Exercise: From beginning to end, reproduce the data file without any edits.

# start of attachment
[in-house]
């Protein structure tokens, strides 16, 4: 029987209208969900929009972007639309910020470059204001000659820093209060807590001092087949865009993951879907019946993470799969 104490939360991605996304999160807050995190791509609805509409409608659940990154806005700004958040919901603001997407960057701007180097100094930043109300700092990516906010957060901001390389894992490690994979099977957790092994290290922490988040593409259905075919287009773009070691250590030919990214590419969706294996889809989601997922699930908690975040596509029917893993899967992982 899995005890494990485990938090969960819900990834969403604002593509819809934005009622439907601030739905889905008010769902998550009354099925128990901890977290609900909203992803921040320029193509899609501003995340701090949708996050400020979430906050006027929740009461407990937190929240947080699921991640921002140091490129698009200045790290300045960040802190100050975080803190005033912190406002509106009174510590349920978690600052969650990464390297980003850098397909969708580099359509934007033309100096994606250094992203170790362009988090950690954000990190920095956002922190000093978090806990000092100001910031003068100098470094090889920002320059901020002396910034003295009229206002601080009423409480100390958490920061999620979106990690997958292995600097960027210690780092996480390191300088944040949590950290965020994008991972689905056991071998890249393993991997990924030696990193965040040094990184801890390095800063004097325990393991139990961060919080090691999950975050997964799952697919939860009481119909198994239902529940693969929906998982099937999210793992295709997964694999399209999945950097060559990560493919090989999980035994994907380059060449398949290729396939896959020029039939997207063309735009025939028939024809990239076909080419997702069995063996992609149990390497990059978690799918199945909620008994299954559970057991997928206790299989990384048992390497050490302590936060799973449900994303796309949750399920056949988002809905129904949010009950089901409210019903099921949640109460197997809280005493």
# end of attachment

[in-house]
């Protein structure tokens, strides 16, 4: 029987209208969900929009972007639309910020470059204001000659820093209060807590001092087949865009993951879907019946993470799969 104490939360991605996304999160807050995190791509609805509409409608659940990154806005700004958040919901603001997407960057701007180097100094930043109300700092990516906010957060901001390389894992490690994979099977957790092994290290922490988040593409259905075919287009773009070691250590030919990214590419969706294996889809989601997922699930908690975040596509029917893993899967992982 899995005890494990485990938090969960819900990834969403604002593509819809934005009622439907601030739905889905008010769902998550009354099925128990901890977290609900909203992803921040320029193509899609501003995340701090949708996050400020979430906050006027929740009461407990937190929240947080699921991640921002140091490129698009200045790290300045960040802190100050975080803190005033912190406002509106009174510590349920978690600052969650990464390297980003850098397909969708580099359509934007033309100096994606250094992203170790362009988090950690954000990190920095956002922190000093978090806990000092100001910031003068100098470094090889920002320059901020002396910034003295009229206002601080009423409480100390958490920061999620979106990690997958292995600097960027210690780092996480390191300088944040949590950290965020994008991972689905056991071998890249393993991997990924030696990193965040040094990184801890390095800063004097325990393991139990961060919080090691999950975050997964799952697919939860009481119909198994239902529940693969929906998982099937999210793992295709997964694999399209999945950097060559990560493919090989999980035994994907380059060449398949290729396939896959020029039939997207063309735009025939028939024809990239076909080419997702069995063996992609149990390497990059978690799918199945909620008994299954559970057991997928206790299989990384048992390497050490302590936060799973449900994303796309949750399920056949988002809905129904949010009950089901409210019903099921949640109460197997809280005493």